Sears, once the world’s largest retailer, recently announced the sale of its famous Craftsman brand of tools to Stanley Black & Decker. The sale price of $900 million is just short of a cool billion dollars. It might be tempting to dance on the fast-coming grave of Sears, but in this article, after providing some brief context in the long history of Sears, we will turn to focus on one chapter in the saga, namely the Roberts ratchet wrench patent case.
In 1986, Richard Warren Sears was a railroad station agent in remote North Redwood, Minnesota, when he received a shipment of unwanted watches from a Chicago jeweler. He bought the watches and resold them at a profit to other station agents. Standard time had just been adopted at the General Time Convention convened in Chicago by the railroads in 1883. Reliable timepieces were as new and important then as smartphones are now.
Sears soon moved to Chicago and joined forces with Roebuck to sell first watches and then all kinds of goods through large mail order catalogs to a mainly rural populace. The Sears catalog was the “wishbook,” as I remember vividly from my youth as a farm boy in rural Wisconsin. The bulky catalog barely fit into the spacious RFD mailbox mounted on the wood post at the end of the long gravel lane. I spent many hours poring over the catalog and dreaming.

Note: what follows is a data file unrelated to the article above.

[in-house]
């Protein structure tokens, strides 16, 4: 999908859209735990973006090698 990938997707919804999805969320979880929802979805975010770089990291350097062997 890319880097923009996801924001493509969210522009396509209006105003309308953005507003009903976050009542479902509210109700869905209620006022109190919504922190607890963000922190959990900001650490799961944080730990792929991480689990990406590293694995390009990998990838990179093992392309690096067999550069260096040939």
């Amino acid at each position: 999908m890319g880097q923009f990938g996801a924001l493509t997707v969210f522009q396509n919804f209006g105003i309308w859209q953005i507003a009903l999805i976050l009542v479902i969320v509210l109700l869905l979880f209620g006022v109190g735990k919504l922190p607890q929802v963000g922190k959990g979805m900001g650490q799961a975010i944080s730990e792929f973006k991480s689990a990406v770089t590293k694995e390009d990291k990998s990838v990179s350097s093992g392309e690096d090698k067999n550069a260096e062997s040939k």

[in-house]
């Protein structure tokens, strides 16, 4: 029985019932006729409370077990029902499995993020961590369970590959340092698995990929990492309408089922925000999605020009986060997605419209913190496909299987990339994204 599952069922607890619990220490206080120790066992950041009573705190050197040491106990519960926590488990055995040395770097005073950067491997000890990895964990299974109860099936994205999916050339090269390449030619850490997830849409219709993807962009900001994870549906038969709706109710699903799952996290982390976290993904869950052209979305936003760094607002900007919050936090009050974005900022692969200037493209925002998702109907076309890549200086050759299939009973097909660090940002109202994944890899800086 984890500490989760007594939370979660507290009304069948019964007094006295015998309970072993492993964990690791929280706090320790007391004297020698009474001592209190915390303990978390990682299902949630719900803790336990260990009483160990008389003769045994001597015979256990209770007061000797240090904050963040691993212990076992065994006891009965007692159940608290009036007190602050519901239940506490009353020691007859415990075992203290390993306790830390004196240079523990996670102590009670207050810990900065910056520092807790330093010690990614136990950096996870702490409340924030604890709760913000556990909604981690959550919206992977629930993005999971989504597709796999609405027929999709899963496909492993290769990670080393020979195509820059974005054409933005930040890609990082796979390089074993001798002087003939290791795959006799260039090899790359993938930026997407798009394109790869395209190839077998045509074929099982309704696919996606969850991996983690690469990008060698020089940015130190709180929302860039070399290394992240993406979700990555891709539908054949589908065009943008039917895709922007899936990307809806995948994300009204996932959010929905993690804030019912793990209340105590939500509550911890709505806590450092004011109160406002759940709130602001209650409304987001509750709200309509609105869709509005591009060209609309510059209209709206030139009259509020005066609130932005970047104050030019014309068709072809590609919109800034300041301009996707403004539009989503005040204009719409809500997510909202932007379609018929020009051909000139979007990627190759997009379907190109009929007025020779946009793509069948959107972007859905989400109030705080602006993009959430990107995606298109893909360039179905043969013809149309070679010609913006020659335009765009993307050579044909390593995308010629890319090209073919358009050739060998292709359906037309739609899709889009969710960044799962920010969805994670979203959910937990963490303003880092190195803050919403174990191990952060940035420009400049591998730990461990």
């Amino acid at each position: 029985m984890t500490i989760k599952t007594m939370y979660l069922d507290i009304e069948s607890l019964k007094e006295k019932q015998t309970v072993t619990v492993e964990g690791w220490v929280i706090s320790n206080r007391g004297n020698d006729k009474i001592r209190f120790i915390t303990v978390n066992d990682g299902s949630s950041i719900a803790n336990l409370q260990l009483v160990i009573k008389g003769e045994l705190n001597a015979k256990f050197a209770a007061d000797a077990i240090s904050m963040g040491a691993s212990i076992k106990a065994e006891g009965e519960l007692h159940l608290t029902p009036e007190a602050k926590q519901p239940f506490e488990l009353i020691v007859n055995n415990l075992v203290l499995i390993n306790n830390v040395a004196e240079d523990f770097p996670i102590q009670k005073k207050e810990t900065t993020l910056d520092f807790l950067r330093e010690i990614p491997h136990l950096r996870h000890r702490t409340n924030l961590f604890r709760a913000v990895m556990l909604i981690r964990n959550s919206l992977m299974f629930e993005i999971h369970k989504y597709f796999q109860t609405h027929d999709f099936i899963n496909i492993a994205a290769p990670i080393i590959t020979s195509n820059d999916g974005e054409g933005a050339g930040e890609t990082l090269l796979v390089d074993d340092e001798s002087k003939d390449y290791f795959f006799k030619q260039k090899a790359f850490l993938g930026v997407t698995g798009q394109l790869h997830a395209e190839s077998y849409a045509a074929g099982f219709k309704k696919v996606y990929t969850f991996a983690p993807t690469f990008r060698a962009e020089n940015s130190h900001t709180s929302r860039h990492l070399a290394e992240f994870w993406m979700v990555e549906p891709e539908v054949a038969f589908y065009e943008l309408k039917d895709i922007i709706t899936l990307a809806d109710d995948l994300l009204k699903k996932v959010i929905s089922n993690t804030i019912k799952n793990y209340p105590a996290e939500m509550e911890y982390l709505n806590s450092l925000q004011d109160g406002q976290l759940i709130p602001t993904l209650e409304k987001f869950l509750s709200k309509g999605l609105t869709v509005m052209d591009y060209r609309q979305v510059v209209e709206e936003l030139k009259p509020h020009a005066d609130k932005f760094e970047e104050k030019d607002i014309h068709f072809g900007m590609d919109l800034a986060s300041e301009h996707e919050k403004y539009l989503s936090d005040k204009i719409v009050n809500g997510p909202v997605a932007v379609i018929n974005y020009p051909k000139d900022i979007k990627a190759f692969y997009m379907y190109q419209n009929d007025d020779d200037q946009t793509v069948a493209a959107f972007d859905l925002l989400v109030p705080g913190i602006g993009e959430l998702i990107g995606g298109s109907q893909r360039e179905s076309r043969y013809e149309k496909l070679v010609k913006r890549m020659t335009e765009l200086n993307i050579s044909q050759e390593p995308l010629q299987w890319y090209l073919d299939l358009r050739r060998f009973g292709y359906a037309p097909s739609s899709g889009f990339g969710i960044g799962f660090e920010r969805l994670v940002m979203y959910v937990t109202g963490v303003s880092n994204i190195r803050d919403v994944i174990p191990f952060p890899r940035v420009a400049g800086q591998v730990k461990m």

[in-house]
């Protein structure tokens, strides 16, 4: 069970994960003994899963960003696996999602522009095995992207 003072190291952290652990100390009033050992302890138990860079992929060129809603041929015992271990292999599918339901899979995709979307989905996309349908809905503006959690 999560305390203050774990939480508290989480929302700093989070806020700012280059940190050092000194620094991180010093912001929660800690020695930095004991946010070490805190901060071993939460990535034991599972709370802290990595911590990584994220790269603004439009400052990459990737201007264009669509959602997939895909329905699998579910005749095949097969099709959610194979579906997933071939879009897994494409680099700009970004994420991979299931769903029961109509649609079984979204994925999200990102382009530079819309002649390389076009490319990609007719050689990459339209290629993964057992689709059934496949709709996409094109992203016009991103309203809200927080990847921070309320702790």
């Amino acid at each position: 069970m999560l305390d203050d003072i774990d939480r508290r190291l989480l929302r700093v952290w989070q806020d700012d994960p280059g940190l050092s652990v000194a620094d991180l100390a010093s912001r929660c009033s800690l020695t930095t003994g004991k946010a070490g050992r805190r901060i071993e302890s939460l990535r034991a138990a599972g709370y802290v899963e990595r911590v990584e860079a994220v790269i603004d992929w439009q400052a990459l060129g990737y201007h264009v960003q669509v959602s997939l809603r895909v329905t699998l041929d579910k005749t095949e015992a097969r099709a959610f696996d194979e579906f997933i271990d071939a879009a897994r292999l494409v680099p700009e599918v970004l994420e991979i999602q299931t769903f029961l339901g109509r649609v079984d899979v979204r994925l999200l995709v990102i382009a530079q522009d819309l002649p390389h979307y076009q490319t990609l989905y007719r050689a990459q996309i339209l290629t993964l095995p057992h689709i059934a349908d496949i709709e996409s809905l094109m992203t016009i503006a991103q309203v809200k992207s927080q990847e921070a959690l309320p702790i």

Sears launched the Kenmore brand in 1913, the Craftsman brand in 1927, and the Allstate Insurance Company in 1931.
Sears was already selling tools when it acquired the Craftsman brand for $500 in 1927. It was a smart move by new Sears hardware department manager Arthur Barrows. Barrows’ successor Tom Dunlap upgraded the tools and added chrome plating, improvements that seemed unnecessary to Barrows, but this investment also paid off, with sales increasing six-fold the next year.
From 1927, Craftsman became one of the most highly respected American brands in its reputation for quality, which was reinforced by an unlimited lifetime warranty, requiring neither a receipt nor proof of purchase.
From the 1930s to the 1950s, Sears built air-conditioned “windowless” department stores in big cities. My first suit as a boy came from Sears in downtown Chicago, tailored and ready for pickup the next day. Sears followed the the population’s moves into the suburbs in the 1960s and 70s, often as an anchor store in shopping malls.
Many years after its launch, the Craftsman brand made an impression on me with its high quality wrenches and tools, which I used from a young age in repairing tractors and other equipment on the farm.
From 1965, Sears built its Craftsman brand with the Roberts patented quick release ratchet wrench. I remember seeing and using the early quick release ratchet wrenches, which were a delight to operate.
Sears would spend the next 20 years and millions in legal fees striving to avoid paying Roberts any more than a pittance for the invention. The wrench case is discussed in more detail below.